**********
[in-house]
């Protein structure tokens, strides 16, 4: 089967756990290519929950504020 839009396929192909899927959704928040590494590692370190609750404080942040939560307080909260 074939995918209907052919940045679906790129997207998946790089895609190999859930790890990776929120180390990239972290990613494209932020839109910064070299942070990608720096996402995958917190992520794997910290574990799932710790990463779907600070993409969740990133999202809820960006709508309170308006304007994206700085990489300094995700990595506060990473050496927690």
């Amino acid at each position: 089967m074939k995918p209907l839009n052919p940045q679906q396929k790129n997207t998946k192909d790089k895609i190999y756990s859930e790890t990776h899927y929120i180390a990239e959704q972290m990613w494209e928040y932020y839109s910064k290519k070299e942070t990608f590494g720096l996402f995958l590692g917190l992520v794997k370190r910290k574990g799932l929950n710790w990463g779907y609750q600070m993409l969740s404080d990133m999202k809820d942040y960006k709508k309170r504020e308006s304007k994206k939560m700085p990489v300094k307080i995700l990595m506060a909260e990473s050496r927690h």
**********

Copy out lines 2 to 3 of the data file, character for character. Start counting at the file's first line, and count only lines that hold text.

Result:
């Protein structure tokens, strides 16, 4: 089967756990290519929950504020 839009396929192909899927959704928040590494590692370190609750404080942040939560307080909260 074939995918209907052919940045679906790129997207998946790089895609190999859930790890990776929120180390990239972290990613494209932020839109910064070299942070990608720096996402995958917190992520794997910290574990799932710790990463779907600070993409969740990133999202809820960006709508309170308006304007994206700085990489300094995700990595506060990473050496927690």
């Amino acid at each position: 089967m074939k995918p209907l839009n052919p940045q679906q396929k790129n997207t998946k192909d790089k895609i190999y756990s859930e790890t990776h899927y929120i180390a990239e959704q972290m990613w494209e928040y932020y839109s910064k290519k070299e942070t990608f590494g720096l996402f995958l590692g917190l992520v794997k370190r910290k574990g799932l929950n710790w990463g779907y609750q600070m993409l969740s404080d990133m999202k809820d942040y960006k709508k309170r504020e308006s304007k994206k939560m700085p990489v300094k307080i995700l990595m506060a909260e990473s050496r927690h």